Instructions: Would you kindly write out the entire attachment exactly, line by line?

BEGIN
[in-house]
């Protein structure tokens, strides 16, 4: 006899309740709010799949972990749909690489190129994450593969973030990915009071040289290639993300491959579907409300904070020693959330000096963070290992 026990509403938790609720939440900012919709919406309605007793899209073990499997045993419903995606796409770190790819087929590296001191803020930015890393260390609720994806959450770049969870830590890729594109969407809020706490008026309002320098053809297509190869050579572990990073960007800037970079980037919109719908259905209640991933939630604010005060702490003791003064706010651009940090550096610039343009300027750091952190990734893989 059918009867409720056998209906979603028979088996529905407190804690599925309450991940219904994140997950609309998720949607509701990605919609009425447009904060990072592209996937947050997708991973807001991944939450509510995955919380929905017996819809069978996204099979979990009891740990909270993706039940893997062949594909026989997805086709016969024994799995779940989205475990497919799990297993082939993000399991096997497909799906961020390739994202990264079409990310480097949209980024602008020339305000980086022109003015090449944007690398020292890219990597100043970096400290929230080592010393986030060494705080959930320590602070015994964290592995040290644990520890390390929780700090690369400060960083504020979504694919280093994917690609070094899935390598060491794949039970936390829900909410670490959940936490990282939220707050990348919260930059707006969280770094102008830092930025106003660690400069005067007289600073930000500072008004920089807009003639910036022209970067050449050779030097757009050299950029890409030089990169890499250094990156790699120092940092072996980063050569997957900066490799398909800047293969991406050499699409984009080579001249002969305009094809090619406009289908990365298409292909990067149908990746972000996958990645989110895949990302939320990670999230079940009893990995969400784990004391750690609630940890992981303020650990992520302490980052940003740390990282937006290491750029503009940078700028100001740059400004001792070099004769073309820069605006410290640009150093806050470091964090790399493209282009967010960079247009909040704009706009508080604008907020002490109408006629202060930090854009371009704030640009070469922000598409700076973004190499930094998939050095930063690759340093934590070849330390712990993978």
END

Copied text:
[in-house]
């Protein structure tokens, strides 16, 4: 006899309740709010799949972990749909690489190129994450593969973030990915009071040289290639993300491959579907409300904070020693959330000096963070290992 026990509403938790609720939440900012919709919406309605007793899209073990499997045993419903995606796409770190790819087929590296001191803020930015890393260390609720994806959450770049969870830590890729594109969407809020706490008026309002320098053809297509190869050579572990990073960007800037970079980037919109719908259905209640991933939630604010005060702490003791003064706010651009940090550096610039343009300027750091952190990734893989 059918009867409720056998209906979603028979088996529905407190804690599925309450991940219904994140997950609309998720949607509701990605919609009425447009904060990072592209996937947050997708991973807001991944939450509510995955919380929905017996819809069978996204099979979990009891740990909270993706039940893997062949594909026989997805086709016969024994799995779940989205475990497919799990297993082939993000399991096997497909799906961020390739994202990264079409990310480097949209980024602008020339305000980086022109003015090449944007690398020292890219990597100043970096400290929230080592010393986030060494705080959930320590602070015994964290592995040290644990520890390390929780700090690369400060960083504020979504694919280093994917690609070094899935390598060491794949039970936390829900909410670490959940936490990282939220707050990348919260930059707006969280770094102008830092930025106003660690400069005067007289600073930000500072008004920089807009003639910036022209970067050449050779030097757009050299950029890409030089990169890499250094990156790699120092940092072996980063050569997957900066490799398909800047293969991406050499699409984009080579001249002969305009094809090619406009289908990365298409292909990067149908990746972000996958990645989110895949990302939320990670999230079940009893990995969400784990004391750690609630940890992981303020650990992520302490980052940003740390990282937006290491750029503009940078700028100001740059400004001792070099004769073309820069605006410290640009150093806050470091964090790399493209282009967010960079247009909040704009706009508080604008907020002490109408006629202060930090854009371009704030640009070469922000598409700076973004190499930094998939050095930063690759340093934590070849330390712990993978």